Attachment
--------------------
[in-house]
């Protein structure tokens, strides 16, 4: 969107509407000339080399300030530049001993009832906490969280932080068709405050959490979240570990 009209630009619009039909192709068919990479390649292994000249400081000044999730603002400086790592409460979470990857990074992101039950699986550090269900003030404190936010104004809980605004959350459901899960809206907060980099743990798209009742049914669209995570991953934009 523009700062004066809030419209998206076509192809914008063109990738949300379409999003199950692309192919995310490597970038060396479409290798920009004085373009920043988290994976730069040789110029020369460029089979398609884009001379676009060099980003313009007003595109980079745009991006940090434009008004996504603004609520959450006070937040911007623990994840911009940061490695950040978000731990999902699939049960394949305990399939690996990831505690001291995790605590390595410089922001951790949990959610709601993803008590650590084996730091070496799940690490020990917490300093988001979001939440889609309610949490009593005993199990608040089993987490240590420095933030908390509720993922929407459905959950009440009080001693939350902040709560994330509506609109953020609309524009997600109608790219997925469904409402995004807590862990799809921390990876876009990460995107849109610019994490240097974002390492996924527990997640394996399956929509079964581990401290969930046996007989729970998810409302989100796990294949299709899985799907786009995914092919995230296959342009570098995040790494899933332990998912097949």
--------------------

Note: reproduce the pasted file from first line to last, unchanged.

[in-house]
């Protein structure tokens, strides 16, 4: 969107509407000339080399300030530049001993009832906490969280932080068709405050959490979240570990 009209630009619009039909192709068919990479390649292994000249400081000044999730603002400086790592409460979470990857990074992101039950699986550090269900003030404190936010104004809980605004959350459901899960809206907060980099743990798209009742049914669209995570991953934009 523009700062004066809030419209998206076509192809914008063109990738949300379409999003199950692309192919995310490597970038060396479409290798920009004085373009920043988290994976730069040789110029020369460029089979398609884009001379676009060099980003313009007003595109980079745009991006940090434009008004996504603004609520959450006070937040911007623990994840911009940061490695950040978000731990999902699939049960394949305990399939690996990831505690001291995790605590390595410089922001951790949990959610709601993803008590650590084996730091070496799940690490020990917490300093988001979001939440889609309610949490009593005993199990608040089993987490240590420095933030908390509720993922929407459905959950009440009080001693939350902040709560994330509506609109953020609309524009997600109608790219997925469904409402995004807590862990799809921390990876876009990460995107849109610019994490240097974002390492996924527990997640394996399956929509079964581990401290969930046996007989729970998810409302989100796990294949299709899985799907786009995914092919995230296959342009570098995040790494899933332990998912097949």